In Cattani v. Board of Trustees, Police & Firemen's Retirement System, 69 N.J. 578 (1976), this Court rejected only that aspect of the opinion in Hillman that intimated that the traumatic-event requirement could be satisfied when disability results merely from the aggravation or acceleration of a pre-existing disease as a result of unusual or excessive work effort. Id. at 585. The petitioner in Cattani was a fireman who sustained a basilar artery occlusion after performing firefighting duties requiring unusual exertion because of a manpower shortage in his fire company. In rejecting the Appellate Division's conclusion that Cattani's disabling condition resulted from a "traumatic event," Justice Sullivan noted that the statutory phrase focused not on the injury to the body but rather on the event that caused the injury. Id. at 586. We concluded in Cattani that "[t]he phrase 'traumatic event' would ordinarily involve a mishap or accident involving the application of some kind of external force to the body or the violent exposure of the body to some external force." Ibid. However, we went on to recognize that although external force or violence would constitute the most common illustration of a traumatic event, "the foregoing definition may not be all inclusive and * * * a traumatic event may possibly be found in some situations which do not literally fall within the external force or violence concept but still might be regarded as having traumatic origin." Ibid. Justice Pashman, dissenting, did not accept the majority's distinction between the phrase "traumatic event" and "traumatic injury," concluding that it was "meaningless to associate the term with the description of an event. In this regard, the statutory language, 'traumatic event', may be no more than an unfortunate way of referring to an event which resulted in a 'traumatic injury.'" Id. at 595 (Pashman, J., dissenting).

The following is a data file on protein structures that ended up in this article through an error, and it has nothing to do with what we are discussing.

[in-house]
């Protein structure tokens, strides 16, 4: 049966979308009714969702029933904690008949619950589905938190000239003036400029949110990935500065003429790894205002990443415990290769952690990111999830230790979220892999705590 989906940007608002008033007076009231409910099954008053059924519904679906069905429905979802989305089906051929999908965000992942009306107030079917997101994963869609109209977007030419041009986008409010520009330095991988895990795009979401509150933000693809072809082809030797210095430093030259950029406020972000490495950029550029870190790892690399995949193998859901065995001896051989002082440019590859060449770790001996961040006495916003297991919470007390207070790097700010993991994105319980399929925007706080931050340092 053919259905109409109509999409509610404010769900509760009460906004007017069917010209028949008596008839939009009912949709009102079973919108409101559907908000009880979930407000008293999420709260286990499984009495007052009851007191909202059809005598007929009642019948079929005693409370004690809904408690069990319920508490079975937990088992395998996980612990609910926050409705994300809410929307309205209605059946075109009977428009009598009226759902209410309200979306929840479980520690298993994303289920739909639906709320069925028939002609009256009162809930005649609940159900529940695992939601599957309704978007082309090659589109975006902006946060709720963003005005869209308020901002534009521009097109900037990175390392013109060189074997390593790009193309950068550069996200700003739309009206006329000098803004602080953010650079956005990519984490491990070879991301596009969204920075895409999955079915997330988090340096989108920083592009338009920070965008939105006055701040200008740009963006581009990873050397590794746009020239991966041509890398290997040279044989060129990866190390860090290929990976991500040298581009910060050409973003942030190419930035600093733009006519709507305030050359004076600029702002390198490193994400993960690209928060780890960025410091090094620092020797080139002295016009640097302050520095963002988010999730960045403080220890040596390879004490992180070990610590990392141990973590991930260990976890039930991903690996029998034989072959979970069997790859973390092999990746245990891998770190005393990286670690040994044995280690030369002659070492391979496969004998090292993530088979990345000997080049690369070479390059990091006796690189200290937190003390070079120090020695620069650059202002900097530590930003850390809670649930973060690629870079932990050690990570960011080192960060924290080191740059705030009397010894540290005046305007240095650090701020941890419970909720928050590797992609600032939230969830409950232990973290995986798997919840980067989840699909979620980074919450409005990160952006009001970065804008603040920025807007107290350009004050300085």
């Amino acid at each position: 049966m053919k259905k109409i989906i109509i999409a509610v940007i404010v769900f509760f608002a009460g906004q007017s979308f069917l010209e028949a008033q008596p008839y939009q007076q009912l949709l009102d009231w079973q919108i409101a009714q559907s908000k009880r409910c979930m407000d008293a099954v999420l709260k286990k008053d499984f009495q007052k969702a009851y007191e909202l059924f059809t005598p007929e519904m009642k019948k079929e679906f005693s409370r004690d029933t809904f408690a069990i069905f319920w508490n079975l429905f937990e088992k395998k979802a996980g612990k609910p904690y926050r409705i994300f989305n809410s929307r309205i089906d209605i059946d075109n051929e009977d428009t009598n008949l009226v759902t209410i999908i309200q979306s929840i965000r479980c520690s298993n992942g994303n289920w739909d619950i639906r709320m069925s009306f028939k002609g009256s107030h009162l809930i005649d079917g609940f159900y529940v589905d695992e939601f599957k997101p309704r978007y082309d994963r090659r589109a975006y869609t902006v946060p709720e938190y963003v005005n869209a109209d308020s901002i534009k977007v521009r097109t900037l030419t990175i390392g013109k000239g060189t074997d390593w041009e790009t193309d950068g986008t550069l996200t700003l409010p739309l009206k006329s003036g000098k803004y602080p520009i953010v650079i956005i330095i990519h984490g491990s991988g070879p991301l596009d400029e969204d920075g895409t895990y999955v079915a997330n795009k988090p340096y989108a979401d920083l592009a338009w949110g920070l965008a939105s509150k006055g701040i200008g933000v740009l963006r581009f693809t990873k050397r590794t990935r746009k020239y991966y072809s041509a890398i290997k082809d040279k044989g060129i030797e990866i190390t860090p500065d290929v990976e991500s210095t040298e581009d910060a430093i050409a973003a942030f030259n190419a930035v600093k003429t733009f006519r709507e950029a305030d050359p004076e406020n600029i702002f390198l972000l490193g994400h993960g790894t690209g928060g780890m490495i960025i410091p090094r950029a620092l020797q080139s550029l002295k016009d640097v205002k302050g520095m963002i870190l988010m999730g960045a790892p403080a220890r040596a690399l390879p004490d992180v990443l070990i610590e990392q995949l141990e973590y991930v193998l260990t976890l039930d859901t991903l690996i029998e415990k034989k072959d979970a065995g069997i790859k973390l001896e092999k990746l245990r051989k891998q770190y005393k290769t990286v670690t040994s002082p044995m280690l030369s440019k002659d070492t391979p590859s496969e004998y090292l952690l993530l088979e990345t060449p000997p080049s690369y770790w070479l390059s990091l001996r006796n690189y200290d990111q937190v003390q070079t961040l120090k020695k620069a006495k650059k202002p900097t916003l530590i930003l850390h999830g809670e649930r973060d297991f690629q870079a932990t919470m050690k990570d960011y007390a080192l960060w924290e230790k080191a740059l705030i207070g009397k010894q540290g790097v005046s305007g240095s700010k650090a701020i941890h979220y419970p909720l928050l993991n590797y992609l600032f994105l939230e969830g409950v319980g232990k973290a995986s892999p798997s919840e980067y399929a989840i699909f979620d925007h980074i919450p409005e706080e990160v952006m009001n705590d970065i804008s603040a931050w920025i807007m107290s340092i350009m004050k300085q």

We next had occasion to consider the "traumatic event" standard in two cases that involved the combined effect of a "traumatic event" and an underlying pre-existent disease. In Korelnia v. Board of Trustees of the Public Employees' Retirement System, 83 N.J. 163 (1980), the employee had injured

[113 NJ Page 186]

his back on two prior occasions. The critical injury occurred in August 1976 when he was lifting a forty-pound fire extinguisher to load it into a station wagon. In the process he slipped and dropped the fire extinguisher. To avoid injury to himself, he jumped backwards and injured his spine on the tailgate of the station wagon, resulting in a permanent disability. The PERS Board of Trustees concluded that the employee had not been injured as a direct result of a "traumatic event." The Appellate Division reversed in an unreported opinion, concluding that the employee's disability resulted from the combined effect of a "traumatic event" and pre-existing disease. This Court unanimously*fn2 agreed with the Appellate Division's determination that the incident constituted a "traumatic event," id. at 171, but remanded the matter to the PERS Board of Trustees to determine whether or not the permanent disability was the direct result of the "traumatic event" rather than merely an aggravation of the pre-existent condition. Id. at 171-72.